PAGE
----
Chapter 18. Audio

18.0 Introduction

Audio electronics is all about generating signals and amplifying them enough to power a loudspeaker so that you can hear them.

This chapter contains a number of amplification and signal-generation recipes. Any resource that deals with audio-power amplifier design will explain the different classes of amplifiers, which are designated by A, B, AB, and D, and some other more exotic designs. For the most part, these letters designate how the amplifier is constructed from bipolar junction transistors and how they are biased. Since these days there is no real cost or even quality advantage (apart from the most demanding audiophile) to building an amplifier from separate transistors rather than just using an IC, I feel it is only necessary here to highlight the most common designs along with their main characteristics:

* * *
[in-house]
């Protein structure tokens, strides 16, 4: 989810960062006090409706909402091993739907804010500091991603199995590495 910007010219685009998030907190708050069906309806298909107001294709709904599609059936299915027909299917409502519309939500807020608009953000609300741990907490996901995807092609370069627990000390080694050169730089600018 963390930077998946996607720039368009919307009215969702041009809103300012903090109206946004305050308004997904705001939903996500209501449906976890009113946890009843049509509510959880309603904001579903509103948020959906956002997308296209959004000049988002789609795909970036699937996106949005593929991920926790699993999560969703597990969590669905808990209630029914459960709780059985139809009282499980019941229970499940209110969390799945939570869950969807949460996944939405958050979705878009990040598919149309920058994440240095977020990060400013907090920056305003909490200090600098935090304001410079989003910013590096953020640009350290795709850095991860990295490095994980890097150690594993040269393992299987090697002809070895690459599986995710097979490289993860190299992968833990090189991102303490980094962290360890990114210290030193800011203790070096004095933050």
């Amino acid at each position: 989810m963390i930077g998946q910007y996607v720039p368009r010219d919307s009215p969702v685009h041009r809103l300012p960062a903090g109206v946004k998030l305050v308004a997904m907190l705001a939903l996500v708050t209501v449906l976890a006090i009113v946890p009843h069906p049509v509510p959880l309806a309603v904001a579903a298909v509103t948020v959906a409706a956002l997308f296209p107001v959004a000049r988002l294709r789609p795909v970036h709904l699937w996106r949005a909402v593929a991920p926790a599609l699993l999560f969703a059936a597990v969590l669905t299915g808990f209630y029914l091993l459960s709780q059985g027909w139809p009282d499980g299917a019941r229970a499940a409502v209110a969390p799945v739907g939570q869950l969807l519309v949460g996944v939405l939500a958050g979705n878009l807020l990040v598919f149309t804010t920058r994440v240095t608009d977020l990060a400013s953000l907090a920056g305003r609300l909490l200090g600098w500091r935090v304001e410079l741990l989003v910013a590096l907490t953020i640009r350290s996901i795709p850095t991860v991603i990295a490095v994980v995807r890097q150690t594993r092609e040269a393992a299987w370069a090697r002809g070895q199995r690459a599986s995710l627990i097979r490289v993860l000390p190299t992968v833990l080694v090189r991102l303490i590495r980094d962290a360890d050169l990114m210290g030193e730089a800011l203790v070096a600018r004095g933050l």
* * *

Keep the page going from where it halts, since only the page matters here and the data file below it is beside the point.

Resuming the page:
Class A
Low distortion but very inefficient, produces a lot of heat.
Class B and AB
A push-pull design. More distortion than A but much more efficient. AB is the same as B but with compensation to reduce the distortion when the amplifier switches over from pushing the loudspeaker to pulling it (see Recipe 18.4)
Class D
Digital amplifier. Higher distortion than A or B but very energy efficient (see Recipe 18.5)

Before launching into the construction of your own amplifier designs, think about whether you need to build the amplifier from scratch. For most one-off projects, it is easier and cheaper to use ready-made modules or even USB-powered ...

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